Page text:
Now more than ever, cryptocurrency scammers target job seekers on LinkedIn, a social network controlled by Microsoft. For cryptocurrency scammers, nothing seems to be beyond their grasp. Cybercriminals are now using LinkedIn to con cryptocurrency investors after phishing assaults, rug pulls, bogus giveaways, and various more sophisticated schemes.
Crypto-scammers on LinkedIn is a “serious concern” to user safety, according to an FBI agent. According to FBI agent Sean Ragan, cryptocurrency scammers are attracting applicants using the guise of an investment program on LinkedIn when it comes to investment fraud. It is important to stop this kind of deception.
How are these LinkedIn Crypto scams carried out?
Scammers establish convincing phony profiles, according to Ragan, and utilize the built-in messaging tool to initiate chats with carefully selected people. In the beginning, the con artists lead victims to reliable investing platforms in an effort to gain their trust.
Over the course of several months, they get to know the victim before persuading them to transfer their funds to a different site, which is almost always run by the con artist himself and is in no way legitimate. As soon as the cash is taken out of the victim’s wallet, it is lost.
Because LinkedIn is a well-known site for professional networking, victims are more likely to take messages from complete strangers seriously. In the end, it serves as a venue for professionals to network and develop connections within their field.
What does LinkedIn have to say about this matter?
The business claimed that it has a history of promptly deleting questionable content and user accounts that it believes may be connected to fraud. Unlike Twitter and Instagram, LinkedIn does not yet allow famous individuals to verify their profiles.
What steps has LinkedIn taken to address this issue?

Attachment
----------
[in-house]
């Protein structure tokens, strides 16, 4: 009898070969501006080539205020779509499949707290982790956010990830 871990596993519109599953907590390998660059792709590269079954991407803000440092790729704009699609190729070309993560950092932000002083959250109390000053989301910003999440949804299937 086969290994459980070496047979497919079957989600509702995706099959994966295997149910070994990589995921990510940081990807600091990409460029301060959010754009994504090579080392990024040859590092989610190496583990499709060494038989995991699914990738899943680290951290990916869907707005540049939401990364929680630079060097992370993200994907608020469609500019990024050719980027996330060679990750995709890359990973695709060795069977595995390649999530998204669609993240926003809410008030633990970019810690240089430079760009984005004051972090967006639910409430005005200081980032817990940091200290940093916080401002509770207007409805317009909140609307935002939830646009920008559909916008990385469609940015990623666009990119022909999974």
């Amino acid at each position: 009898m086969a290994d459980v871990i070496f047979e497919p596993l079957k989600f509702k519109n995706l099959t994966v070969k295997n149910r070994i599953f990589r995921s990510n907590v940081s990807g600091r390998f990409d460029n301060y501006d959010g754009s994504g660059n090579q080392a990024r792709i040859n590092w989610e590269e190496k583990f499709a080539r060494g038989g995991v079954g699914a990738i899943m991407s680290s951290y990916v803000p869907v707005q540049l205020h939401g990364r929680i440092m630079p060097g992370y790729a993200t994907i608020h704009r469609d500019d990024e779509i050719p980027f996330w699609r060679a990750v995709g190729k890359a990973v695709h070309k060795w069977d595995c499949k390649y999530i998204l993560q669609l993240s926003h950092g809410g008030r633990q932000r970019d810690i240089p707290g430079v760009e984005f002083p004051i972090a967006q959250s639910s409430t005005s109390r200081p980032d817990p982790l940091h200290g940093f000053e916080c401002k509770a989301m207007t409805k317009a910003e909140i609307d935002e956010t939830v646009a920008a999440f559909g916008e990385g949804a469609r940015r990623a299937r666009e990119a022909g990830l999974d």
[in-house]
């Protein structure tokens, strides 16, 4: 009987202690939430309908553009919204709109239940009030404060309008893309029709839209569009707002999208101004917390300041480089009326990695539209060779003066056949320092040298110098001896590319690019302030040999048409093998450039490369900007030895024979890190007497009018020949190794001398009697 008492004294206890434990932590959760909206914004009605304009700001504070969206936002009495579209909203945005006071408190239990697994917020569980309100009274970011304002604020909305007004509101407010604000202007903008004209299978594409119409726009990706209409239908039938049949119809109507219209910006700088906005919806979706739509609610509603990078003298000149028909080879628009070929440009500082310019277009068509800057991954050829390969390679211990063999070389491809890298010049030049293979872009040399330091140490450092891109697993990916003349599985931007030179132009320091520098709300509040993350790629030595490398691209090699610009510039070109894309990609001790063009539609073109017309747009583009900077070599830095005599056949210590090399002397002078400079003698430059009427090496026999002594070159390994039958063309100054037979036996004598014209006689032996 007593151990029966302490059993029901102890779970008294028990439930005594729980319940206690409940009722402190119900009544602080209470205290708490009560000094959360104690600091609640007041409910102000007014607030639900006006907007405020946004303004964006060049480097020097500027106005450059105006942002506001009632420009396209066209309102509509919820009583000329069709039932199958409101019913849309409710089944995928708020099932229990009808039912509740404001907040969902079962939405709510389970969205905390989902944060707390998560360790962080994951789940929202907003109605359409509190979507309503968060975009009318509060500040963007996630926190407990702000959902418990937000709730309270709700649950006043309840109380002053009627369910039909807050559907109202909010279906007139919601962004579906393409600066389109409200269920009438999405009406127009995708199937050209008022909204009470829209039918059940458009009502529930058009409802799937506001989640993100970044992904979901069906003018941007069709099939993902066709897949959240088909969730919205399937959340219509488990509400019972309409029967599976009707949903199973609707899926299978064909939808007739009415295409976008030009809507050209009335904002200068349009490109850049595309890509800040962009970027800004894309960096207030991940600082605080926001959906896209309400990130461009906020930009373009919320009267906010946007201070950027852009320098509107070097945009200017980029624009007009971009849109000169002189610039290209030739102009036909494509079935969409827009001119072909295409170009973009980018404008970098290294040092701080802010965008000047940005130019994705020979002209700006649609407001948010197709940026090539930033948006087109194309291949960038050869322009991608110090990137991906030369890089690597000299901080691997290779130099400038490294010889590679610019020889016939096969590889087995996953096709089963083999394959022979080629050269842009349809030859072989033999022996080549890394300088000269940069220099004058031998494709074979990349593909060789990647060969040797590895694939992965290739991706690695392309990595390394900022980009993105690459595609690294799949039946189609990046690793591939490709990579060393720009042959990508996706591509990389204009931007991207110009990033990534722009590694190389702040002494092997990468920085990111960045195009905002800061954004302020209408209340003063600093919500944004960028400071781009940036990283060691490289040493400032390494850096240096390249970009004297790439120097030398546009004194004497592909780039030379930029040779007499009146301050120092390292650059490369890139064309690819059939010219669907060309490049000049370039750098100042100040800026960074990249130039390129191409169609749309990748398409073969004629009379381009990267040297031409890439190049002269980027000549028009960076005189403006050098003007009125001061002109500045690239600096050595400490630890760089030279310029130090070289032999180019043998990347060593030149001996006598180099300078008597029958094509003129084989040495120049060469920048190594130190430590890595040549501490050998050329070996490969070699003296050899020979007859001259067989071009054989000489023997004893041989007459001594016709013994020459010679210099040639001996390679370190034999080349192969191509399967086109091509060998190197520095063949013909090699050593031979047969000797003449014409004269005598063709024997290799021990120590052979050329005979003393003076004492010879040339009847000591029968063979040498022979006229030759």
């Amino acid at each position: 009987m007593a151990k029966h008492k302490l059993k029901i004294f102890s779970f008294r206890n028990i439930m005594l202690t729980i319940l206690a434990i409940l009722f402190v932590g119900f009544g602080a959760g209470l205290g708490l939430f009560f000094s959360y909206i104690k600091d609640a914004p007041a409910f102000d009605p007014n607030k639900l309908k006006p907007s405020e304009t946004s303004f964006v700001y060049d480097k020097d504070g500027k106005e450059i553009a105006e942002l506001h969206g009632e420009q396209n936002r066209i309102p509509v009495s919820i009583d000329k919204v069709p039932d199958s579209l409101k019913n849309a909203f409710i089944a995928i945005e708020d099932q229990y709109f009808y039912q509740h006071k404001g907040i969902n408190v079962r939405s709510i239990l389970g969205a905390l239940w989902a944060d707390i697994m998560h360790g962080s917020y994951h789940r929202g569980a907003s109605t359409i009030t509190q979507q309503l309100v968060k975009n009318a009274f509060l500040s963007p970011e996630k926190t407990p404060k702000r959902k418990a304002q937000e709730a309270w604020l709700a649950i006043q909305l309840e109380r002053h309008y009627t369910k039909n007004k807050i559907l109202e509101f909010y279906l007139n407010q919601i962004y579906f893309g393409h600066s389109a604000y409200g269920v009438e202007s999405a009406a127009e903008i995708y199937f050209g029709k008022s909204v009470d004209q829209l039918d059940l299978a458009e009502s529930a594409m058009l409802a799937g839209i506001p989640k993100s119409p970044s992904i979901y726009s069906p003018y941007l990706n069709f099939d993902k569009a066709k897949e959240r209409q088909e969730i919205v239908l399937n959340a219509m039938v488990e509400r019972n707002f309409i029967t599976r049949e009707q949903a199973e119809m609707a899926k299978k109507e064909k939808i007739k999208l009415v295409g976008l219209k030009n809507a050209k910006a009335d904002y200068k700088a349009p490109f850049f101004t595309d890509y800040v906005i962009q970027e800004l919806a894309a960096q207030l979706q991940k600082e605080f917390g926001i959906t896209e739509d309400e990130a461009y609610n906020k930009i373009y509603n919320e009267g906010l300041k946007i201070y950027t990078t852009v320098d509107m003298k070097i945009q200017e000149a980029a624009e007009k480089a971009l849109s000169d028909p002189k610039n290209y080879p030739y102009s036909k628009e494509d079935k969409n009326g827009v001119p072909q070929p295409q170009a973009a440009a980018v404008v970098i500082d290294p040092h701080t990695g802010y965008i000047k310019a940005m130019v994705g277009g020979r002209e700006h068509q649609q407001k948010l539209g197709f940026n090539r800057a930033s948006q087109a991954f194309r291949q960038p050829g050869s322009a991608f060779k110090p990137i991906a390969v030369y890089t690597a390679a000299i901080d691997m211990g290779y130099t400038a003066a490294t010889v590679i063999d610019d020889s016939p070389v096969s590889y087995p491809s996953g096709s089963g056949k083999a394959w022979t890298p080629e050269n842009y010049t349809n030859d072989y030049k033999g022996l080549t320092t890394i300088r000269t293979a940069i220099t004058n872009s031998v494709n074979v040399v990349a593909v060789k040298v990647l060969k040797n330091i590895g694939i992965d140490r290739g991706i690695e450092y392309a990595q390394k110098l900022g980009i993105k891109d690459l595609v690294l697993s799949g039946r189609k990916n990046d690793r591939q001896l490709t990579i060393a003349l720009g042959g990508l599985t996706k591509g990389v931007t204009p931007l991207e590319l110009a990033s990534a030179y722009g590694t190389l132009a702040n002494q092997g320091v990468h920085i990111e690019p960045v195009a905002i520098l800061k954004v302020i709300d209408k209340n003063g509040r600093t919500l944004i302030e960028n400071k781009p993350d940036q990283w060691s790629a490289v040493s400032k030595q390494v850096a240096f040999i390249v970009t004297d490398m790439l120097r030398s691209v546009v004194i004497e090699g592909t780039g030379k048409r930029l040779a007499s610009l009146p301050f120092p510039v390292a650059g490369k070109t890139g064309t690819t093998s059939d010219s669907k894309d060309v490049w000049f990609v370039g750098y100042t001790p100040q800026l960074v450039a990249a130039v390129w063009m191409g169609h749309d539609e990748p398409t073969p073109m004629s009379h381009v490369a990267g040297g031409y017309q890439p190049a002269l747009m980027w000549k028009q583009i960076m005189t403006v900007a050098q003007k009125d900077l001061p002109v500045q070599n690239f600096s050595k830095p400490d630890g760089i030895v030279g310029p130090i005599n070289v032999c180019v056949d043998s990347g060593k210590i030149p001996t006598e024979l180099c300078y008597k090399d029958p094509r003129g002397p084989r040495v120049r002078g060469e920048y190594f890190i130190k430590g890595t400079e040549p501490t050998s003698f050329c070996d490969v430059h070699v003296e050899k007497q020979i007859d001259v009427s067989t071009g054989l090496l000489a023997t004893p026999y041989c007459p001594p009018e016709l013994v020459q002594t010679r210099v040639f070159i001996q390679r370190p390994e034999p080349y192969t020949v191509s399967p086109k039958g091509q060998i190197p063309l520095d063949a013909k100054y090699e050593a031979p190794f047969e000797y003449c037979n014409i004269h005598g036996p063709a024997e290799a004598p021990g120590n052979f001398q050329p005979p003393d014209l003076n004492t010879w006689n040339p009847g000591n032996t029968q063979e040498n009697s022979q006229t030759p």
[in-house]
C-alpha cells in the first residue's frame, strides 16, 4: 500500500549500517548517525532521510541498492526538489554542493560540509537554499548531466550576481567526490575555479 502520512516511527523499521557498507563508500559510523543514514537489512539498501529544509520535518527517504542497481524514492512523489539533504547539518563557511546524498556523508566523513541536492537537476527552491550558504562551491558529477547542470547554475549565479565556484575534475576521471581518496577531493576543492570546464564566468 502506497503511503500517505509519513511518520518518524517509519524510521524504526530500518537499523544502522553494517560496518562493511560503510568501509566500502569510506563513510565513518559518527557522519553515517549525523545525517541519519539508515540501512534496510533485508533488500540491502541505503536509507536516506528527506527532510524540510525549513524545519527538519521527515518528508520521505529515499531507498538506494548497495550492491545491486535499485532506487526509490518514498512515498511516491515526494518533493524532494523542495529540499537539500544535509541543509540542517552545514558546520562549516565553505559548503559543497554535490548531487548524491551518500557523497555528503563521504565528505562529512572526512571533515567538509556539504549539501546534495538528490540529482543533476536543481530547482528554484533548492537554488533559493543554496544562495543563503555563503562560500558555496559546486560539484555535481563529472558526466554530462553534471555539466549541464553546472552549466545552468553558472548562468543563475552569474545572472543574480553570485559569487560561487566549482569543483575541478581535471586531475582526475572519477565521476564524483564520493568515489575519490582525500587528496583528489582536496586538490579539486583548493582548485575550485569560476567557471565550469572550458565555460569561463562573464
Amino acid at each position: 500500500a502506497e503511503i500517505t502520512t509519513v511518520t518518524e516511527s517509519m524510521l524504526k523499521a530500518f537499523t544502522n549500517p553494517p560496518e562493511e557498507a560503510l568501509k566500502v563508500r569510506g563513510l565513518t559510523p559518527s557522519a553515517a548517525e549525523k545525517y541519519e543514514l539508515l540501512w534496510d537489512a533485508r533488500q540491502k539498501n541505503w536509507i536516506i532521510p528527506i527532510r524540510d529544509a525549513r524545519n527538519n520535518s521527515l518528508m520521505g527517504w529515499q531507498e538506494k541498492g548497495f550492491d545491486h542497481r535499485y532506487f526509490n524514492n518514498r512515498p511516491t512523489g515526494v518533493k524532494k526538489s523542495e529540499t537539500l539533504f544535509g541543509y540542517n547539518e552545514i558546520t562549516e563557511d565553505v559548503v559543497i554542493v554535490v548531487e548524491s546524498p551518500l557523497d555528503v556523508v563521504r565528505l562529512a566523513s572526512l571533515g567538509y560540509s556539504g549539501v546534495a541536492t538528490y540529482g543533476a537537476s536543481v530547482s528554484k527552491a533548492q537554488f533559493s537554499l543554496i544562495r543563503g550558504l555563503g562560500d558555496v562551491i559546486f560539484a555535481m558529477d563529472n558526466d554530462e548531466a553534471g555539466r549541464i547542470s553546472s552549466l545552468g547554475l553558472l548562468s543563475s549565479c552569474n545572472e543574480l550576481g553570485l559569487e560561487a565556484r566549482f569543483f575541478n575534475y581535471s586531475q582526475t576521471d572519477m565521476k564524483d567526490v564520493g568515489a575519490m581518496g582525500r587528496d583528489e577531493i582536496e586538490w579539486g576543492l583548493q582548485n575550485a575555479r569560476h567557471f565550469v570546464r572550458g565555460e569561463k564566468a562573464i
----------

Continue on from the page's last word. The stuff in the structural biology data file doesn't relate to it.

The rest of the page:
LinkedIn has increased account blocking and screening, to begin with. A total of 32 million suspect accounts were closed by the corporation in 2021 alone. Between July 2021 and December 2021, 96 percent of these bogus accounts were stopped in their tracks by automated cybersecurity measures, according to a report issued by LinkedIn. During account registration, the system reported 11.9 million false accounts and while the system was in use, it discovered 4.4 million malicious accounts. It didn’t take long to block and delete these accounts. In order to manage such incidents properly, LinkedIn also encourages users to report grievances and other such incidents.
How can investors prevent such circumstances from arising?
It’s acceptable to communicate with strangers online as long as you’re not in close proximity. It’s the same as letting a stranger into your house and believing that nothing will be taken if you provide them access to your financial information.
Here are some guidelines you should abide by to prevent these scenarios:
- Avoid falling for promises of substantial rewards because only con artists can make them.
- No honest company will insist on using cryptocurrency.
- If you are only requested to pay in cryptocurrencies, it should be a huge warning sign.
When approached by a profile like this, you should behave wisely and refrain from sharing your financial details with anyone online.
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